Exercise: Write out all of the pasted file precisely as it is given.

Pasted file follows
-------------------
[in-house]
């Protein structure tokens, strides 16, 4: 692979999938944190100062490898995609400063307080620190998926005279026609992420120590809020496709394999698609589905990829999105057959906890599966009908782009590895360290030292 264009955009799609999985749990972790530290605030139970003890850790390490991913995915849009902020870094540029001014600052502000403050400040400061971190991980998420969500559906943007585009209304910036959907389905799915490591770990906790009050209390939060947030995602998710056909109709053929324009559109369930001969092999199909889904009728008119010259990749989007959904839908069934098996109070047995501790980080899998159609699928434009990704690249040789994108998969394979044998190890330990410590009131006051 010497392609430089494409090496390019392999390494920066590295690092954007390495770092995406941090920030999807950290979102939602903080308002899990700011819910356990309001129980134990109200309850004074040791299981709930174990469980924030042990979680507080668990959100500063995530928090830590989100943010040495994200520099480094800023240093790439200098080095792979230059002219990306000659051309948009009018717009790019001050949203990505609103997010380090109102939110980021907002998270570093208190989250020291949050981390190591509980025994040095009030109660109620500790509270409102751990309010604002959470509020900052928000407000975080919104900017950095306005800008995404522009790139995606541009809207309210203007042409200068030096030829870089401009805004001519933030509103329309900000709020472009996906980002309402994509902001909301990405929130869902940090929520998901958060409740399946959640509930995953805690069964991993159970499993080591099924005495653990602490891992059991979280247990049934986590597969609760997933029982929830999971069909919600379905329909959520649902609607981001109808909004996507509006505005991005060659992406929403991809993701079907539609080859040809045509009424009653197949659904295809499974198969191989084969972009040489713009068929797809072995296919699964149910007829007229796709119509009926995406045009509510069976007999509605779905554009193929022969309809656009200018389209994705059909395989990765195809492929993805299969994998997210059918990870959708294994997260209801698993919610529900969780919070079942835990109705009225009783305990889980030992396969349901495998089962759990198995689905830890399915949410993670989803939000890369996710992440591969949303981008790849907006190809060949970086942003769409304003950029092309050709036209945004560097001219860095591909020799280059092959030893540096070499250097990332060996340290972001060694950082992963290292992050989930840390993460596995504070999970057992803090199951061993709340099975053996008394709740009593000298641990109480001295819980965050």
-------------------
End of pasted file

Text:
[in-house]
């Protein structure tokens, strides 16, 4: 692979999938944190100062490898995609400063307080620190998926005279026609992420120590809020496709394999698609589905990829999105057959906890599966009908782009590895360290030292 264009955009799609999985749990972790530290605030139970003890850790390490991913995915849009902020870094540029001014600052502000403050400040400061971190991980998420969500559906943007585009209304910036959907389905799915490591770990906790009050209390939060947030995602998710056909109709053929324009559109369930001969092999199909889904009728008119010259990749989007959904839908069934098996109070047995501790980080899998159609699928434009990704690249040789994108998969394979044998190890330990410590009131006051 010497392609430089494409090496390019392999390494920066590295690092954007390495770092995406941090920030999807950290979102939602903080308002899990700011819910356990309001129980134990109200309850004074040791299981709930174990469980924030042990979680507080668990959100500063995530928090830590989100943010040495994200520099480094800023240093790439200098080095792979230059002219990306000659051309948009009018717009790019001050949203990505609103997010380090109102939110980021907002998270570093208190989250020291949050981390190591509980025994040095009030109660109620500790509270409102751990309010604002959470509020900052928000407000975080919104900017950095306005800008995404522009790139995606541009809207309210203007042409200068030096030829870089401009805004001519933030509103329309900000709020472009996906980002309402994509902001909301990405929130869902940090929520998901958060409740399946959640509930995953805690069964991993159970499993080591099924005495653990602490891992059991979280247990049934986590597969609760997933029982929830999971069909919600379905329909959520649902609607981001109808909004996507509006505005991005060659992406929403991809993701079907539609080859040809045509009424009653197949659904295809499974198969191989084969972009040489713009068929797809072995296919699964149910007829007229796709119509009926995406045009509510069976007999509605779905554009193929022969309809656009200018389209994705059909395989990765195809492929993805299969994998997210059918990870959708294994997260209801698993919610529900969780919070079942835990109705009225009783305990889980030992396969349901495998089962759990198995689905830890399915949410993670989803939000890369996710992440591969949303981008790849907006190809060949970086942003769409304003950029092309050709036209945004560097001219860095591909020799280059092959030893540096070499250097990332060996340290972001060694950082992963290292992050989930840390993460596995504070999970057992803090199951061993709340099975053996008394709740009593000298641990109480001295819980965050």